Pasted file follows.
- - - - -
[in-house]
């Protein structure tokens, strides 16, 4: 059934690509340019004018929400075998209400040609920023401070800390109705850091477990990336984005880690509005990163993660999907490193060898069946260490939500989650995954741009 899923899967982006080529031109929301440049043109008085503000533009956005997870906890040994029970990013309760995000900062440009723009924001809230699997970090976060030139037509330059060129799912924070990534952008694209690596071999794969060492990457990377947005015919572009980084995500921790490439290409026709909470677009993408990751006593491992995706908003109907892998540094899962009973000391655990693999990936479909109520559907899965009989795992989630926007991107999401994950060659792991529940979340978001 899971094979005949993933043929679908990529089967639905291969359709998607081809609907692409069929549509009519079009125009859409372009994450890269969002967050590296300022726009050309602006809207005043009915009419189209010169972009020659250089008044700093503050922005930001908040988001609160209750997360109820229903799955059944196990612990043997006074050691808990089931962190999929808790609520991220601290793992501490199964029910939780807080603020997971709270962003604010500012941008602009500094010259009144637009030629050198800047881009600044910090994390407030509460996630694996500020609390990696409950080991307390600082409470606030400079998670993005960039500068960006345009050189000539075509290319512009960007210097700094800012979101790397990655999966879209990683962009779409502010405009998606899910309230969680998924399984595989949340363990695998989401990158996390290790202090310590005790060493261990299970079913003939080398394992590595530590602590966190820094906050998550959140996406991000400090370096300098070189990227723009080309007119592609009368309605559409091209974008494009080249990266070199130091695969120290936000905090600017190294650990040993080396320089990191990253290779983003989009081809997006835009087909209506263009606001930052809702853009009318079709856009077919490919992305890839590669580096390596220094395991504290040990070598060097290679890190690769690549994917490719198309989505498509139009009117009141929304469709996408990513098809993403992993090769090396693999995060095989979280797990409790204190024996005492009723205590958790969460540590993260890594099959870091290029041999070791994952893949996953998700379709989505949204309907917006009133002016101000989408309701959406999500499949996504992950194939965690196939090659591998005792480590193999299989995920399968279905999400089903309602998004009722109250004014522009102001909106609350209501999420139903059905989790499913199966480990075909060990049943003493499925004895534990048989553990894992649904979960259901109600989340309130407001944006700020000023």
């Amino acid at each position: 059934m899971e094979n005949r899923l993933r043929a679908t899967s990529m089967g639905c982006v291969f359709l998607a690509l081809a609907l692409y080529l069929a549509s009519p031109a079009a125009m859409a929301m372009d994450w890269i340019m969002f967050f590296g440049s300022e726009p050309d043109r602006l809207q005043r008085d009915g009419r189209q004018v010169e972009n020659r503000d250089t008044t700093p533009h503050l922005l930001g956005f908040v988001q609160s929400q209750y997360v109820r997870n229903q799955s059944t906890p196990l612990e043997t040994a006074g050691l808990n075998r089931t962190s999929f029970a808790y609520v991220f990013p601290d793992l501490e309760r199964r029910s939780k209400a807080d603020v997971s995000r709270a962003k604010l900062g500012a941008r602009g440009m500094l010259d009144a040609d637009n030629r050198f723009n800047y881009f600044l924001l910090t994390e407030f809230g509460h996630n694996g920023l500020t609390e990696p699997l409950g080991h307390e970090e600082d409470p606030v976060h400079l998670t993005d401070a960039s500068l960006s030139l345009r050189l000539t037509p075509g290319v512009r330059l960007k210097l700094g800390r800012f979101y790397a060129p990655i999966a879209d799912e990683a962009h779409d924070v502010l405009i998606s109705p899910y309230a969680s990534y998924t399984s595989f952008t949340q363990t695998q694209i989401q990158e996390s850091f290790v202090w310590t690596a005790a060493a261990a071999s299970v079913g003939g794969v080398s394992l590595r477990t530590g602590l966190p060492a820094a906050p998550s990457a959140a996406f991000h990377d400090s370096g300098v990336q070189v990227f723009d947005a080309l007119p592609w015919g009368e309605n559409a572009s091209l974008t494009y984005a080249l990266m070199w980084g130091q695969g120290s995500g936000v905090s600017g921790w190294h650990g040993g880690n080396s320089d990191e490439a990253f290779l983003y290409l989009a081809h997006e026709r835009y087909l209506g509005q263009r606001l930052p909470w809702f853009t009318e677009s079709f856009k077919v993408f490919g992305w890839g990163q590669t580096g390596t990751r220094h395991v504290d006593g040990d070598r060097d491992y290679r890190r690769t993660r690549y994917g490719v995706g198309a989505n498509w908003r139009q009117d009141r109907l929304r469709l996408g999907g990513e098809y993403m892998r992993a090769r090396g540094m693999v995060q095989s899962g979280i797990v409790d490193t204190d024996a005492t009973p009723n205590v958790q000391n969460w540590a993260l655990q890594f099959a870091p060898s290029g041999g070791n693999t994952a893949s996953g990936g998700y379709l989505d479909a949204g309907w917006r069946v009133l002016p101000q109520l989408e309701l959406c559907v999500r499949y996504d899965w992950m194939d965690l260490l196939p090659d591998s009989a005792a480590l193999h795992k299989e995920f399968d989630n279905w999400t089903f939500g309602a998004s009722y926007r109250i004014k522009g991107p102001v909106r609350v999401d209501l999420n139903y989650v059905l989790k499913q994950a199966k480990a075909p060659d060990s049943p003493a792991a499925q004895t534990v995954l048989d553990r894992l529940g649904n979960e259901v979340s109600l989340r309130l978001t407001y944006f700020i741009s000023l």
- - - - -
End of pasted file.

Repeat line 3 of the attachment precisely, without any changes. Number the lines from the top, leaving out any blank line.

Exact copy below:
């Amino acid at each position: 059934m899971e094979n005949r899923l993933r043929a679908t899967s990529m089967g639905c982006v291969f359709l998607a690509l081809a609907l692409y080529l069929a549509s009519p031109a079009a125009m859409a929301m372009d994450w890269i340019m969002f967050f590296g440049s300022e726009p050309d043109r602006l809207q005043r008085d009915g009419r189209q004018v010169e972009n020659r503000d250089t008044t700093p533009h503050l922005l930001g956005f908040v988001q609160s929400q209750y997360v109820r997870n229903q799955s059944t906890p196990l612990e043997t040994a006074g050691l808990n075998r089931t962190s999929f029970a808790y609520v991220f990013p601290d793992l501490e309760r199964r029910s939780k209400a807080d603020v997971s995000r709270a962003k604010l900062g500012a941008r602009g440009m500094l010259d009144a040609d637009n030629r050198f723009n800047y881009f600044l924001l910090t994390e407030f809230g509460h996630n694996g920023l500020t609390e990696p699997l409950g080991h307390e970090e600082d409470p606030v976060h400079l998670t993005d401070a960039s500068l960006s030139l345009r050189l000539t037509p075509g290319v512009r330059l960007k210097l700094g800390r800012f979101y790397a060129p990655i999966a879209d799912e990683a962009h779409d924070v502010l405009i998606s109705p899910y309230a969680s990534y998924t399984s595989f952008t949340q363990t695998q694209i989401q990158e996390s850091f290790v202090w310590t690596a005790a060493a261990a071999s299970v079913g003939g794969v080398s394992l590595r477990t530590g602590l966190p060492a820094a906050p998550s990457a959140a996406f991000h990377d400090s370096g300098v990336q070189v990227f723009d947005a080309l007119p592609w015919g009368e309605n559409a572009s091209l974008t494009y984005a080249l990266m070199w980084g130091q695969g120290s995500g936000v905090s600017g921790w190294h650990g040993g880690n080396s320089d990191e490439a990253f290779l983003y290409l989009a081809h997006e026709r835009y087909l209506g509005q263009r606001l930052p909470w809702f853009t009318e677009s079709f856009k077919v993408f490919g992305w890839g990163q590669t580096g390596t990751r220094h395991v504290d006593g040990d070598r060097d491992y290679r890190r690769t993660r690549y994917g490719v995706g198309a989505n498509w908003r139009q009117d009141r109907l929304r469709l996408g999907g990513e098809y993403m892998r992993a090769r090396g540094m693999v995060q095989s899962g979280i797990v409790d490193t204190d024996a005492t009973p009723n205590v958790q000391n969460w540590a993260l655990q890594f099959a870091p060898s290029g041999g070791n693999t994952a893949s996953g990936g998700y379709l989505d479909a949204g309907w917006r069946v009133l002016p101000q109520l989408e309701l959406c559907v999500r499949y996504d899965w992950m194939d965690l260490l196939p090659d591998s009989a005792a480590l193999h795992k299989e995920f399968d989630n279905w999400t089903f939500g309602a998004s009722y926007r109250i004014k522009g991107p102001v909106r609350v999401d209501l999420n139903y989650v059905l989790k499913q994950a199966k480990a075909p060659d060990s049943p003493a792991a499925q004895t534990v995954l048989d553990r894992l529940g649904n979960e259901v979340s109600l989340r309130l978001t407001y944006f700020i741009s000023l």